Blueberry plant disease
It's never a good day when a beloved plant is showing unhappy symptoms. This looks like it could be a number of things, including fruit russeting from overhead watering, cankers, or bacterial blight.
To help narrow it down, I have a few questions: what does your irrigation look like? Are your other blueberries affected? Have you cut open any berries to look for larvae?
If it is in fact bacterial blight, a common blueberry disease, I've included more information below:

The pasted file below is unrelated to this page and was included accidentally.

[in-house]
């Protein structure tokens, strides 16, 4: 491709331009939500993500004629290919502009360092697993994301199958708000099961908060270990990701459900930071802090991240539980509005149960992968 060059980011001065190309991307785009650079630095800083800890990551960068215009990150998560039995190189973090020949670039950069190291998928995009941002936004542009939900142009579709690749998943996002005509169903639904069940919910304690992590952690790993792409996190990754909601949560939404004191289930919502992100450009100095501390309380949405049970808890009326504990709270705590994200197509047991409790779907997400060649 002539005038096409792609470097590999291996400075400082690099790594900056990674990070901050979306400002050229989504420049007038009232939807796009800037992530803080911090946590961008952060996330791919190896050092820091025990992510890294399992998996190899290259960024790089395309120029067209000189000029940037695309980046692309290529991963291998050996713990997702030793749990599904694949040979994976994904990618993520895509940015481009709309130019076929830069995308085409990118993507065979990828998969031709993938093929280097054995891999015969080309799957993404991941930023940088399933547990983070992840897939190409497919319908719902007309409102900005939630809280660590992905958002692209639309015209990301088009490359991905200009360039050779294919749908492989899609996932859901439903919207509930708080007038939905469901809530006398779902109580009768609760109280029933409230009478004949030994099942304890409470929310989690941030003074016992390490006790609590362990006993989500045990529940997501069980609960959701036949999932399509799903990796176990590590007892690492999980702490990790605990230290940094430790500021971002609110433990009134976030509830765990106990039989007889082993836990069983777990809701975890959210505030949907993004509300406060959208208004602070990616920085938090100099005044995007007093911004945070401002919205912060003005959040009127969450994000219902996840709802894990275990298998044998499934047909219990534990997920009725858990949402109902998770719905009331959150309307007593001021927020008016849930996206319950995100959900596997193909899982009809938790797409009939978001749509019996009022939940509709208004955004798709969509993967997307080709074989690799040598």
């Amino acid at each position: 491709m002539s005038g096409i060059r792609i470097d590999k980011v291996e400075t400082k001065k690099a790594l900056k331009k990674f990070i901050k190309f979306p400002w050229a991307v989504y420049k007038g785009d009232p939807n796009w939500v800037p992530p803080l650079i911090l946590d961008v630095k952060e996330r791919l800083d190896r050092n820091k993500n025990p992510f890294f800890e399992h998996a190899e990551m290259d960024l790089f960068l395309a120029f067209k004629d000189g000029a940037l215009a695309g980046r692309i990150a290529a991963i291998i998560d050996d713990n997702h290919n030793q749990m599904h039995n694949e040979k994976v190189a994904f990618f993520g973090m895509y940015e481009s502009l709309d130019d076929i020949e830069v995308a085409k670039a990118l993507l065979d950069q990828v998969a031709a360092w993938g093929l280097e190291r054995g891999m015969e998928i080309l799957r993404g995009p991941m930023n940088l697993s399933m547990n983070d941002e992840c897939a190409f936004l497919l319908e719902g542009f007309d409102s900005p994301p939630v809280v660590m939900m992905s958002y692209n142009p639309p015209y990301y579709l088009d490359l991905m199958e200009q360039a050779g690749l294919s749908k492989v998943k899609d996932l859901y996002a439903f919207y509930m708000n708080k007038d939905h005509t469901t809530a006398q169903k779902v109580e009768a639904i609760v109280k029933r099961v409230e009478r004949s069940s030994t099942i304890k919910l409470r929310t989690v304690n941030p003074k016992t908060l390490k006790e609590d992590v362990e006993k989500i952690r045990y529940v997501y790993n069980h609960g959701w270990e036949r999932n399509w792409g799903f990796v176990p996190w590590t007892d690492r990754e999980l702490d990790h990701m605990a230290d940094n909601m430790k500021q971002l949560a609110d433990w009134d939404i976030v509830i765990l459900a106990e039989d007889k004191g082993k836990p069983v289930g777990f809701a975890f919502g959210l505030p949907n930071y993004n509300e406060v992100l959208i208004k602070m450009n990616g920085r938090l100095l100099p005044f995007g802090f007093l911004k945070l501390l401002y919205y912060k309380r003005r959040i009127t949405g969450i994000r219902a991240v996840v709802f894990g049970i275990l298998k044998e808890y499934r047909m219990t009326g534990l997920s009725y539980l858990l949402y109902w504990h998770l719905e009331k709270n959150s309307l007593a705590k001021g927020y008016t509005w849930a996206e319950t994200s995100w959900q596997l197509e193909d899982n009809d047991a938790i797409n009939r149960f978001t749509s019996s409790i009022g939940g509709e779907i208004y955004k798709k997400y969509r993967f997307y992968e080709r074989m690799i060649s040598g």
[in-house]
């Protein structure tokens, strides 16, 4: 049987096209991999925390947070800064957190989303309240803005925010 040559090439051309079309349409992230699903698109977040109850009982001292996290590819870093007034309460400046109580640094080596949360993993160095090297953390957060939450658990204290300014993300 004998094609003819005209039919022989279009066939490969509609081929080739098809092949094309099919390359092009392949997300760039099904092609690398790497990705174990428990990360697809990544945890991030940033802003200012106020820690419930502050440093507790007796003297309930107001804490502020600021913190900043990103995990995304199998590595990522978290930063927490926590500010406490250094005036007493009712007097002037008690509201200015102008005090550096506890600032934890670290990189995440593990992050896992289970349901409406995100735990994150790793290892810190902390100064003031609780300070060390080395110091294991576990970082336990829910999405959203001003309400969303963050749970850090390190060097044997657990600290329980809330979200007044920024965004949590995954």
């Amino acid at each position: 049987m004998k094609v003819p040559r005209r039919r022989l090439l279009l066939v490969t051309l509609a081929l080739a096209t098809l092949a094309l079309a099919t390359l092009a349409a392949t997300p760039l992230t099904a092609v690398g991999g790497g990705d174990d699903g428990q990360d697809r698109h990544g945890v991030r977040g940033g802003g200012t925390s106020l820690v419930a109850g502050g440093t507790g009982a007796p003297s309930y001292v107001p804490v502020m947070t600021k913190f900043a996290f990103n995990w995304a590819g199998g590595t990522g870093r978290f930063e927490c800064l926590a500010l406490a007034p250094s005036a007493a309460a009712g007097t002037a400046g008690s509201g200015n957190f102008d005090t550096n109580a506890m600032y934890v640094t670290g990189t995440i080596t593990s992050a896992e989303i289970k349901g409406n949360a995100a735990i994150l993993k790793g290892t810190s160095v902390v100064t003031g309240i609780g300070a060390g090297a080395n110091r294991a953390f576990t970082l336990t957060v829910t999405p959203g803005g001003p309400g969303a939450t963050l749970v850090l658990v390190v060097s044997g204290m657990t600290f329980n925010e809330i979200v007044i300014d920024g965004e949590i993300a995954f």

"This disease is caused by the bacterium Pseudomonas syringae pv. syringae and is a problem in production areas west of the Cascade Mountains. Bacterial canker can be particularly severe on young plants in new plantings because a high proportion of the wood is succulent and susceptible to disease. Wounded tissues provide entry sites for the pathogen into the plant. Disease severity in the spring is often greater following frost injury the previous fall. Only canes produced the previous season are attacked. It is important to prune out all diseased wood as soon as it is noticed, especially before fall rains. Prune susceptible cultivars during dry weather if possible. Avoid late-summer nitrogen fertilizer applications that can lead to winter injury. Several products can be used for chemical management, but all have copper as an active ingredient. Multiple applications, low rates or both encourage resistance to these products. Spray twice, first before fall rains around the first week in October and again four weeks later." - Jay Pscheidt